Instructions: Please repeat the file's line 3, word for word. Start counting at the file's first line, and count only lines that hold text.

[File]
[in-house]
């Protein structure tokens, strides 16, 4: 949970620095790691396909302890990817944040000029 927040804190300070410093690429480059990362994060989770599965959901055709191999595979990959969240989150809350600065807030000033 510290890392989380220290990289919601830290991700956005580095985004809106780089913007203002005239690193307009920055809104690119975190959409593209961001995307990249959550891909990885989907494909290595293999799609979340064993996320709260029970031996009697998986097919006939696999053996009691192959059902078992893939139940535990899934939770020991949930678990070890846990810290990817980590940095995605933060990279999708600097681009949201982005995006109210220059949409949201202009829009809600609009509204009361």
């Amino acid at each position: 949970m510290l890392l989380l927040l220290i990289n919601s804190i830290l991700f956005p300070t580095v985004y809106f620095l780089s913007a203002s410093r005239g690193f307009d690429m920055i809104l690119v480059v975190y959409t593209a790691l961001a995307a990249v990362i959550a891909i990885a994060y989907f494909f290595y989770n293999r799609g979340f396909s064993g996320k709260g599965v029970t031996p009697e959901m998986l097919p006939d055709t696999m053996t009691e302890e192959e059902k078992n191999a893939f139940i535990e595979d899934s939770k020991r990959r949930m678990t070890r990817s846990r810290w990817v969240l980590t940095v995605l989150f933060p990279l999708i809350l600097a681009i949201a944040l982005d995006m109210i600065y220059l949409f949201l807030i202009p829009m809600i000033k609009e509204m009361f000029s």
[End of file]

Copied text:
């Amino acid at each position: 949970m510290l890392l989380l927040l220290i990289n919601s804190i830290l991700f956005p300070t580095v985004y809106f620095l780089s913007a203002s410093r005239g690193f307009d690429m920055i809104l690119v480059v975190y959409t593209a790691l961001a995307a990249v990362i959550a891909i990885a994060y989907f494909f290595y989770n293999r799609g979340f396909s064993g996320k709260g599965v029970t031996p009697e959901m998986l097919p006939d055709t696999m053996t009691e302890e192959e059902k078992n191999a893939f139940i535990e595979d899934s939770k020991r990959r949930m678990t070890r990817s846990r810290w990817v969240l980590t940095v995605l989150f933060p990279l999708i809350l600097a681009i949201a944040l982005d995006m109210i600065y220059l949409f949201l807030i202009p829009m809600i000033k609009e509204m009361f000029s």